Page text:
Solutions? How about overwhelming the Senate with Democrats. Increase the number of Justices to push the idiot-level ideologues to the back of the room. Why? So Roe can be re-instated. So Citizens United can be overturned. So voting rights, women’s rights and gay rights can be protected. MORE: pass legislation and create the next Constitutional Amendment that dumps the Electoral College. Re-write the Second Amendment to clarify the law to prevent the crazies from stashing weapons caches during “peaceful” demonstrations. Reinstate the controls on banking and Wall Street. Reinstate the law that prevents commercial banks from “investing” (gambling) depositor money in get-rich-quick schemes and corrupt speculation.

    Solutions? They lie with who we elect. Voters must promote candidates that represent THEM instead of corporate/banking America or flaming idiots like “OZ”, Walker, Vance and virtually every Republican running for the Senate.

  10. Don’t assume that you can’t get a decent civics education from a football coach. My high school freshman civics teacher was the football coach. He was thoughtful and encouraged discussion in the classroom about a wide range of issues. People can surprise us. My best advice is learn whatever you can from whomever you can. Most people know something I don’t.

  11. Our problems are VERY complex and there are no “platinum” bullets. We have DEEP, ROOTED structural/cultural forces to contend with: crony capitalism, shredding of common values, existential threats from climate change and authoritarianism/prejudice, mental/physical changes from media addiction, etc.

    Where to begin? It is a bit like football. You can’t score a touchdown on every play; you can’t even get a first down; you have to get 3 yards here, another 4…

    One radical idea – formalize the divide in our country. Create two countries and devise incentives to enable “blue” folks in red states to move to blue states and vice-versa.

  12. Follow-up to previous comment…then you can have a new Constitution, a new Supreme Court, no Electoral College, minimal gerrymandering, open primaries, fair taxes, etc. “Imagine”.

  13. If, and I mean if, you want to honestly look at the problems, then it requires a free and independent press to communicate the problems and seek solutions. A truly uncontrolled free press that is 100% publicly funded.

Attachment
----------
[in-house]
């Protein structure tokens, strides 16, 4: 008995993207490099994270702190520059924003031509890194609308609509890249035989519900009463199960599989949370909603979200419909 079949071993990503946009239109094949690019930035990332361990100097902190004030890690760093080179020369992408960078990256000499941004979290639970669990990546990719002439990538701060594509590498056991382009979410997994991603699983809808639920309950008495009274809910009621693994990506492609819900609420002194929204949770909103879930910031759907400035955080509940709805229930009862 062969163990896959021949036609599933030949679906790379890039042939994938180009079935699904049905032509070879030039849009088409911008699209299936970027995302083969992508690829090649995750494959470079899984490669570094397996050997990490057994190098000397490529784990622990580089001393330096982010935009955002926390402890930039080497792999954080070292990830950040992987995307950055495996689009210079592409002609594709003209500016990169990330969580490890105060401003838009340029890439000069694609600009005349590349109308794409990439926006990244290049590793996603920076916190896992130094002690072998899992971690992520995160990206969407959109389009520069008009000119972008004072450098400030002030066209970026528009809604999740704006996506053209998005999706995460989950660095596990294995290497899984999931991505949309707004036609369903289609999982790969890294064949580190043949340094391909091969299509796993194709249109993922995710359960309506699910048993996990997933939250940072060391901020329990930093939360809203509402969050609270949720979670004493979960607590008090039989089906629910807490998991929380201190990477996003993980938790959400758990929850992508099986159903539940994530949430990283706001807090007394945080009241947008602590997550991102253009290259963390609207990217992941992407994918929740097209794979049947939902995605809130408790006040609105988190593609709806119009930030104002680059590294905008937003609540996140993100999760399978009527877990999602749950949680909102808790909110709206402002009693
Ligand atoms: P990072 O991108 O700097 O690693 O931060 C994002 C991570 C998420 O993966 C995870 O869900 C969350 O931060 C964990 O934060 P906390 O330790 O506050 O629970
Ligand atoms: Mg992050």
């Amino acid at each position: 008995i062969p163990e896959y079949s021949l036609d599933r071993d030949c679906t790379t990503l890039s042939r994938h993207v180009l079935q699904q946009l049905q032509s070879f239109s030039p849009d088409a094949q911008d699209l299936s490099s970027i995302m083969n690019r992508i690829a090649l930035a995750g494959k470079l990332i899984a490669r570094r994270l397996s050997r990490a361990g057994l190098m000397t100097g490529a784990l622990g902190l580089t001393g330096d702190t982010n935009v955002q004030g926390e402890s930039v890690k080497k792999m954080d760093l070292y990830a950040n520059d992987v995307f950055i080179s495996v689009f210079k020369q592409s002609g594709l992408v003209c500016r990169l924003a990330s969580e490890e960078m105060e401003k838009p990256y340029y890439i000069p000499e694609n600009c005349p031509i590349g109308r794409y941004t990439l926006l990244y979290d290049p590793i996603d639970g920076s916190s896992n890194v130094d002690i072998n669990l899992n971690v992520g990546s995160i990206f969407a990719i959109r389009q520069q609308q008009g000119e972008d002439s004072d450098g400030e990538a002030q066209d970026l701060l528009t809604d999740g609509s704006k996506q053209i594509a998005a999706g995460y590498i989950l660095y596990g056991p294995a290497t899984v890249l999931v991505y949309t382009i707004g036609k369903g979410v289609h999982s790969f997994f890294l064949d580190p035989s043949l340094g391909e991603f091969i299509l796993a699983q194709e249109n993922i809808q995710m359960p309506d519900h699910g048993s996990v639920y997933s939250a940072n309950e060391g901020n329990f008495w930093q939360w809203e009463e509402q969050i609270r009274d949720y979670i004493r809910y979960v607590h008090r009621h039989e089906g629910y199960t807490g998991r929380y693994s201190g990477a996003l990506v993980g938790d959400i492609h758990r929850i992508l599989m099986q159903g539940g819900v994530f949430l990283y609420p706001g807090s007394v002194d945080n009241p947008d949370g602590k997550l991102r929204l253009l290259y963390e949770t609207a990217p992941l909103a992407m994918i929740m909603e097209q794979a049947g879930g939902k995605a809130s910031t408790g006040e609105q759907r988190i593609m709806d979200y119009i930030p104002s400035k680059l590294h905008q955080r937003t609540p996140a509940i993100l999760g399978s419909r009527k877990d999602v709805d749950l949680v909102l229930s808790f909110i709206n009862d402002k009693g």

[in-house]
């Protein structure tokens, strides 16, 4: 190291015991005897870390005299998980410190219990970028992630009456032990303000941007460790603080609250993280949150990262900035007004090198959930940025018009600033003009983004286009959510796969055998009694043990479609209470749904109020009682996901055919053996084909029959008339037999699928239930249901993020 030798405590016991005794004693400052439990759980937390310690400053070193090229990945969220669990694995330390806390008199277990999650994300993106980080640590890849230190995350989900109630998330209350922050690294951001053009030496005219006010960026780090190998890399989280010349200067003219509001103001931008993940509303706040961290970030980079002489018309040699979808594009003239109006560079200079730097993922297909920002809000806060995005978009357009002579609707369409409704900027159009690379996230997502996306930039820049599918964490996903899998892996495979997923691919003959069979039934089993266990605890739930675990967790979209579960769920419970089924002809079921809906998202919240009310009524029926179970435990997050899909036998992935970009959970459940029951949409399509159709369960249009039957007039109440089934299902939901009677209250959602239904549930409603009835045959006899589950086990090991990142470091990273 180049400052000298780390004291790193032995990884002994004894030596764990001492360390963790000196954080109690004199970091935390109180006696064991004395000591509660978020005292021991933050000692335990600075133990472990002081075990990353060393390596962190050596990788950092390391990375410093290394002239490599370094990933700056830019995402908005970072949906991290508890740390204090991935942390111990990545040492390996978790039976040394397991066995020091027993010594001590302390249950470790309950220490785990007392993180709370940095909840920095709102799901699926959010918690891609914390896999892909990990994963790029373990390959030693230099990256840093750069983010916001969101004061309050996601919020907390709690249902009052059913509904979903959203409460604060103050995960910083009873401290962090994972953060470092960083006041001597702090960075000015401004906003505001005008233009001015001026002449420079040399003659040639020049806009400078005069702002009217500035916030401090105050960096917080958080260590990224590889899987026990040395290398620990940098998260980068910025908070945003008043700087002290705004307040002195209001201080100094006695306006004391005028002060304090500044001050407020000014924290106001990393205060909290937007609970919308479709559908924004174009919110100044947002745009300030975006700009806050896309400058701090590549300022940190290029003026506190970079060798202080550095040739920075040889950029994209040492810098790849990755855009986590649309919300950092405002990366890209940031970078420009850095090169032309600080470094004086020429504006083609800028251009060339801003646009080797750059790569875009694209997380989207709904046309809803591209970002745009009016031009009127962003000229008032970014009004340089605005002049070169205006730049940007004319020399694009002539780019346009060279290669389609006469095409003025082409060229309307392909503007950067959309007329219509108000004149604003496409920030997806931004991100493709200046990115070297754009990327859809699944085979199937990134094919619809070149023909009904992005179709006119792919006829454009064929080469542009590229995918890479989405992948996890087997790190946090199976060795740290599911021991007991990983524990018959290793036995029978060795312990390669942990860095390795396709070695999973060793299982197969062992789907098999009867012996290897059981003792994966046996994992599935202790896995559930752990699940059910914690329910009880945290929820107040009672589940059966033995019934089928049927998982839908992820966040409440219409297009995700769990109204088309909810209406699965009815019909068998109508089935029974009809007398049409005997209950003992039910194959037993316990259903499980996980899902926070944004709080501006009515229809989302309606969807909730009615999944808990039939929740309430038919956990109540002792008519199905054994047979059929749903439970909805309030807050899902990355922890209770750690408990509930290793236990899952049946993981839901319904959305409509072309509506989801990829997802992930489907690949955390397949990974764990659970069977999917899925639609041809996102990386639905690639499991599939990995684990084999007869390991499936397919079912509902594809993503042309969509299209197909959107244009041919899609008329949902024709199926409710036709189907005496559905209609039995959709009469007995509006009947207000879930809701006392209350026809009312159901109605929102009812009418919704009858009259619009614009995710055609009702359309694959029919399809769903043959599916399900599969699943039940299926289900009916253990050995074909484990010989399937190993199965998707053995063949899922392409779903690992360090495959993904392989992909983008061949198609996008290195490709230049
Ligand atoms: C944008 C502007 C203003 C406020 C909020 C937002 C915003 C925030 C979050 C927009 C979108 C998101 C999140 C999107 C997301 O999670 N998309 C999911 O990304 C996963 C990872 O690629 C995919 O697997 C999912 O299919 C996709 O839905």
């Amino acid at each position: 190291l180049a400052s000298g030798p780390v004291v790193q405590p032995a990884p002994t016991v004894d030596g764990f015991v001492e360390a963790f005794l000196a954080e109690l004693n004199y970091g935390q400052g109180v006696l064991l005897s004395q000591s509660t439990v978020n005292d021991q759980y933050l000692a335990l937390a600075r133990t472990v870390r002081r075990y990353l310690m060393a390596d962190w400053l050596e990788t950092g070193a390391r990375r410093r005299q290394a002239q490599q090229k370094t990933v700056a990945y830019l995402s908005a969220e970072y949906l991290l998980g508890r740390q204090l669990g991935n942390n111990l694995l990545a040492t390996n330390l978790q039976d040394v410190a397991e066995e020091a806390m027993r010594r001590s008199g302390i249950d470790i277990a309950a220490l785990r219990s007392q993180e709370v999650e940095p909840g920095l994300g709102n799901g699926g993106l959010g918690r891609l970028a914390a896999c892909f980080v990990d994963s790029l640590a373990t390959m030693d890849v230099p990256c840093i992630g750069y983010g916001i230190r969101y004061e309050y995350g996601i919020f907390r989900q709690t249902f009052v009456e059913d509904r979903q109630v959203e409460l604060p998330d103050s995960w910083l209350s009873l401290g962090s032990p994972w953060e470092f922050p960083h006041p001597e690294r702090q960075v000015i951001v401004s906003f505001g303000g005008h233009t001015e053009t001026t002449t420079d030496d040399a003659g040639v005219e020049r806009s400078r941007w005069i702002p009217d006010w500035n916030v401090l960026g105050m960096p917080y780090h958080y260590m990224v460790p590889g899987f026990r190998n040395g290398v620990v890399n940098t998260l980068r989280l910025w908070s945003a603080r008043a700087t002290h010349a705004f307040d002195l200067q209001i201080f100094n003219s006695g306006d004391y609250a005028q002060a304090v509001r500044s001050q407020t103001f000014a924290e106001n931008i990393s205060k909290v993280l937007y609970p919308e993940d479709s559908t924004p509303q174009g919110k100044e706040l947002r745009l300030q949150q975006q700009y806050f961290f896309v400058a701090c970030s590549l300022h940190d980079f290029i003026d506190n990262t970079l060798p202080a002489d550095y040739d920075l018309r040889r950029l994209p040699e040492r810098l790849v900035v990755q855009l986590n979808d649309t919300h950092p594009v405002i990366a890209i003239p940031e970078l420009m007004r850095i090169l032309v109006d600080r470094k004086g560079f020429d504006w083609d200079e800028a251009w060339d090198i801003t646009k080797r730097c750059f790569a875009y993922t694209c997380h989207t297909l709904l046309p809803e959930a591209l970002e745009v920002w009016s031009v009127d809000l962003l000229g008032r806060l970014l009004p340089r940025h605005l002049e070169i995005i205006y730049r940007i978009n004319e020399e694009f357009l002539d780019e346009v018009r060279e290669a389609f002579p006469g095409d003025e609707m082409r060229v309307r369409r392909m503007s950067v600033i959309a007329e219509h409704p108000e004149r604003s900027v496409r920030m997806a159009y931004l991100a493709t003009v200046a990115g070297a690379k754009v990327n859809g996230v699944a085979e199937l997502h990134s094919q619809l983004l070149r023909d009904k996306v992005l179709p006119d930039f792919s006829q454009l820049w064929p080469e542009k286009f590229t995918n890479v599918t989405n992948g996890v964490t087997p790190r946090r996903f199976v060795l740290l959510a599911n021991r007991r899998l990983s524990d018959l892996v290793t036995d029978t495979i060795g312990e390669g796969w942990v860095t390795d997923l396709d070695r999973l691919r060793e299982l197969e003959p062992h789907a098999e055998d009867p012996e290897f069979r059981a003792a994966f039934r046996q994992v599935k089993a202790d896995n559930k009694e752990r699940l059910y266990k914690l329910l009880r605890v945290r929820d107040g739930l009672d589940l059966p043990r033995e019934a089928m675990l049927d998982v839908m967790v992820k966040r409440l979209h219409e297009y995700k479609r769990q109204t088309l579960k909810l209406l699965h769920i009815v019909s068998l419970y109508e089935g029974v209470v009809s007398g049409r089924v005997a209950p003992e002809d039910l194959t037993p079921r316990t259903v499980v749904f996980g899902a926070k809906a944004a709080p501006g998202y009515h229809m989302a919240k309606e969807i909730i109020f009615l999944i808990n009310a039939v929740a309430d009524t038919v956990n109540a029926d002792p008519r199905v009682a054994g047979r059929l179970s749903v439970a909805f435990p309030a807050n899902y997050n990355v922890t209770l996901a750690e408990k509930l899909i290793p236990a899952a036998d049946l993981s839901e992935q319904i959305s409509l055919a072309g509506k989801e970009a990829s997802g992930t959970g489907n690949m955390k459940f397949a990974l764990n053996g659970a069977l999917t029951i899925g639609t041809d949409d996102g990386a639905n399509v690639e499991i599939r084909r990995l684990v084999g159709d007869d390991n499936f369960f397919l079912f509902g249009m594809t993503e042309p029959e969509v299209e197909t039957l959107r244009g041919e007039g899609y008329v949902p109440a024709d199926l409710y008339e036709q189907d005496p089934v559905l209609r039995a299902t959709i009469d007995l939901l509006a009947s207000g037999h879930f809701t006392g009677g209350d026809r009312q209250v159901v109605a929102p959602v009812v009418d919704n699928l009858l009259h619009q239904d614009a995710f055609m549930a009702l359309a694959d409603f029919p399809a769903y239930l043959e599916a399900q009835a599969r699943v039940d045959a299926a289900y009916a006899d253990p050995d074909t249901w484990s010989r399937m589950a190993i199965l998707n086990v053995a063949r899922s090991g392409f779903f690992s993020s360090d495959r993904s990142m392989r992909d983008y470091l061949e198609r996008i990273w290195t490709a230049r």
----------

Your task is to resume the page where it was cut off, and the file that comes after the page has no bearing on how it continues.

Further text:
A press that supports the people with no other connections or allegiances. This country has imprisoned Julian Assange, founder of Wikileaks, for over a decade for exposing military crimes and embarrassing the Pentagon, CIA, etc. For these institutions to seek an assassination plot against Assange under Mike Pompeo as CIA Director, one must assume they are the enemy of the people. As long as we have a MIC and an Intel apparatus like that working with our Oligarchy, we’ll need to defund those operations immediately.

    Before we head to number 3, we’ll have to see how many heads explode over the first two solutions. 😉

  14. There is no question that solving problems begins with accepting problem statements and analyzing root causes. Often times this is the most challenging but also the most critical part of solving them.

    However if one follows Republican advertising/entertainment on media those parts of problem-solving are shortened to, blame Democrats, which is a one size fits all non-solution because both parties are in charge of their own actions. Blaming is sure to fix nothing, ever, by anyone. It must be entertaining, though, and that’s the point of advertising. Entertain into submission.

    Any Republican reading this will come back with, yeah but that goes both ways. Which is, of course blaming Democrats rather than solving problems. It truly is one size fits all entertainment with zero intention of solving a single problem.

    Therefore a suggestion would be, don’t make the serious business of governance entertainment.

  15. “…this nation wasn’t born out of ethnicity or dynastic conquest, but on the foundation of an ideal, what I’ve referred to in my own books as “The American Idea.”

    Really? I think those who lived here before the ‘white man’ might have a thing or two to say about that.

  16. Peggy,